Thursday, August 10, 2017

The Return by Suzanne Woods Fisher

The Return


Beautiful and winsome, Betsy Zook never questioned her family's rigid expectations, nor those of devoted Hans--but then she never had to. Not until the night she's taken captive in a surprise Indian raid. Facing brutality and hardship, Betsy finds herself torn between her pious upbringing and the feelings she's developing for a native man who encourages her to see God in all circumstances. 

Greatly anguished by Betsy's captivity, Hans turns to Tessa Bauer for comfort. She responds eagerly, overlooking troubling signs of Hans's hunger for revenge. But if Betsy is ever restored to the Amish, will things between Hans and Tessa have gone too far? 

Inspired by true events, this deeply layered novel gives a glimpse into the tumultuous days of prerevolutionary Pennsylvania through the eyes of two young, determined, and faith-filled women.
(excerpt from back of book)


I am not a natural fan of  Amish fiction. That's why it takes a very special author to draw  me back into that world. Suzanne Woods  Fisher is just such an author and The Return is the latest of her books to bring me in.

One of the things I appreciate most about Fisher's books  is her characters. Without fail she brings forward characters  with hopes, dreams, and emotions  that  transcend the genre and are simply human. In The Return she offers multiple characters, most  notably Tessa and Betsy. I really enjoyed Tessa's character and I have a feeling Fisher remembers that age well as she  writes it with such accuracy.  Tessa's hopes and dreams regarding  Hans, her  envy of Betsy, her own wrestling with her own maturing made for great  reading and held the story solidly together.

Betsy also shone in both in her own way  as she wrestled through grief and forgiveness as well  as  a contrast to both Tessa and Hans. While I found Tessa more engaging it's Betsy that  begs reflection and shows her strength in that manner.

The plot was also interesting. I appreciated Fisher's use of Bairn to advocate for both the settlers and the aboriginals in the story.  While I am unfamiliar with the events the story was based around, Fisher includes lots of fun details including the Conestoga wagons and horses as well as people  like Benjamin Franklin helped anchor the story within its setting helping and richness and depth to the events. I love  when a story adds enough history to inspire me to do further research and I've definitely been inspired to read up on the real life accounts.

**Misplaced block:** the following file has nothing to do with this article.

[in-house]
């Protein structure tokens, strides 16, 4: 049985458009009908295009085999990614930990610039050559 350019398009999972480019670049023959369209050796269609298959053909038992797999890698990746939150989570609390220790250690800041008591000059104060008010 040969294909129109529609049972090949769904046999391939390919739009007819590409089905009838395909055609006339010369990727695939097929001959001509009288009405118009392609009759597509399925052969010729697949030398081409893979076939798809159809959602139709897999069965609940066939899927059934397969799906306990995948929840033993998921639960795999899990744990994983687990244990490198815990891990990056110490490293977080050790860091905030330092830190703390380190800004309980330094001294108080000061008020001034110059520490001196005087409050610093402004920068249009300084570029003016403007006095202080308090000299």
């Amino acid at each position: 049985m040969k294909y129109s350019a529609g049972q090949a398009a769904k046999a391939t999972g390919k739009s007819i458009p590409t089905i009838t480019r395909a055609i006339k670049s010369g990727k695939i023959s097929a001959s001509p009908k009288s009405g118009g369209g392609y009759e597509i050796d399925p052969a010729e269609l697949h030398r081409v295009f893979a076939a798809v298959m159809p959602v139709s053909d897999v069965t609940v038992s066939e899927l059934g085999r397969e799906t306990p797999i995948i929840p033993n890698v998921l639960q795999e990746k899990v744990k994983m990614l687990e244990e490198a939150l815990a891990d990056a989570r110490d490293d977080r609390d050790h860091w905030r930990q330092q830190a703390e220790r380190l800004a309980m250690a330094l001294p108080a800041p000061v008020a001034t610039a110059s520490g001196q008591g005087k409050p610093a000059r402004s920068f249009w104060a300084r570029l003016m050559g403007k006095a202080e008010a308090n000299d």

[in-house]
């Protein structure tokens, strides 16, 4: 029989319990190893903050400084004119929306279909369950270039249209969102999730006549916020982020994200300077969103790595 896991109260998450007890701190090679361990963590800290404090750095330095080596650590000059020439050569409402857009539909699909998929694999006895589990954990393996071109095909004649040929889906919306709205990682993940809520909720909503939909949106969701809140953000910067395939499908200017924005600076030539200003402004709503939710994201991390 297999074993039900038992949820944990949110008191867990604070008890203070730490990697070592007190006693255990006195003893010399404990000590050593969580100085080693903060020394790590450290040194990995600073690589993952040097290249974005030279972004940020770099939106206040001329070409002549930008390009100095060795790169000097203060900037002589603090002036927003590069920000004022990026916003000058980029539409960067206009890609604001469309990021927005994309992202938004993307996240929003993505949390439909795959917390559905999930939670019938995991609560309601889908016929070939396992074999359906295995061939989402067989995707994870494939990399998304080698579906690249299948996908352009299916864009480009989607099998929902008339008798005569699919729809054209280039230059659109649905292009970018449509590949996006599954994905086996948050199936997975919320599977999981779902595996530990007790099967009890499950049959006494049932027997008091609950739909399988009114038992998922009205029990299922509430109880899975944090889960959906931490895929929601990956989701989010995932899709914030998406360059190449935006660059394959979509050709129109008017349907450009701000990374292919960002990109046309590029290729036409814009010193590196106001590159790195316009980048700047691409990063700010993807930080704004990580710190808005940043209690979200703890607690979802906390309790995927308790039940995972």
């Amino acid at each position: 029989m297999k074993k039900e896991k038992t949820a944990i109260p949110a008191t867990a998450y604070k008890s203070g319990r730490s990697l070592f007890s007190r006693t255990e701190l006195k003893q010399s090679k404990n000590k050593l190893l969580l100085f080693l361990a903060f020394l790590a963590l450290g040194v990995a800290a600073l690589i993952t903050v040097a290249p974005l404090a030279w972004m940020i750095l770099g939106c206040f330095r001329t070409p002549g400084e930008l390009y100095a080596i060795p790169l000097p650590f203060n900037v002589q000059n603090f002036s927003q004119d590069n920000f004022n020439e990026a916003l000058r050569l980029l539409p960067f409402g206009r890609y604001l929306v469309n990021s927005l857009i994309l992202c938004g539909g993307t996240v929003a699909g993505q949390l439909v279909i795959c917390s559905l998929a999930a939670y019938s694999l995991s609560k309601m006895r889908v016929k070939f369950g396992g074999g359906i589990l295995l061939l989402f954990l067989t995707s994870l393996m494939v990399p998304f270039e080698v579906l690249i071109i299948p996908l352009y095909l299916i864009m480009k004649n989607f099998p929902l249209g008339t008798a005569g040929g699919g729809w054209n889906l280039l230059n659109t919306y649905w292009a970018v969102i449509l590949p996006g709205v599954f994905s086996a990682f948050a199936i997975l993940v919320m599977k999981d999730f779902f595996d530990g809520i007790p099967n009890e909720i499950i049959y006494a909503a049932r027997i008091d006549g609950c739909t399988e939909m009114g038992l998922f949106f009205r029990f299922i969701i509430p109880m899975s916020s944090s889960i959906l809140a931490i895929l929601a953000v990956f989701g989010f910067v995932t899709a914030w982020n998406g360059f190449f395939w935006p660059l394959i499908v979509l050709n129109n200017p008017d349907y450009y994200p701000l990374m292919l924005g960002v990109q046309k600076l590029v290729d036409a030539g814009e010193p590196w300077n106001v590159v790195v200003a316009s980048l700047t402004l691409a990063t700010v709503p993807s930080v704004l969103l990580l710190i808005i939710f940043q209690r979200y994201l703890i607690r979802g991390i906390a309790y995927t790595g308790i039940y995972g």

Overall, Fisher has brought another solid book that serves to add to its series or act as an enjoyable stand alone.
4 out 5  stars

"Book has been provided courtesy of Baker Publishing Group and Graf-Martin Communications, Inc."

Friday, August 4, 2017

A Name Unknown by Rosanna M. White

A Name Unknown


Rosemary Gresham has no family beyond the band of former urchins who helped her survive as a girl in the mean streets of London. Grown now, they are no longer pickpockets–instead they focus on high value items and have learned how to blend into upper-class society. Rosemary is beginning to question whether she can continue in this life when she’s offered the challenge of a lifetime–determine whether a certain wealthy gentleman is loyal to Britain or to Germany. After all how does one steal a family’s history, their very name?  
(excerpt from back of book)


Roseanna M. White is one of those authors that  makes my eyes light up when I see a new release. While I'm still relatively new to her works, they have yet to disappoint and in the case of A Name Unknown   continue to reach new heights.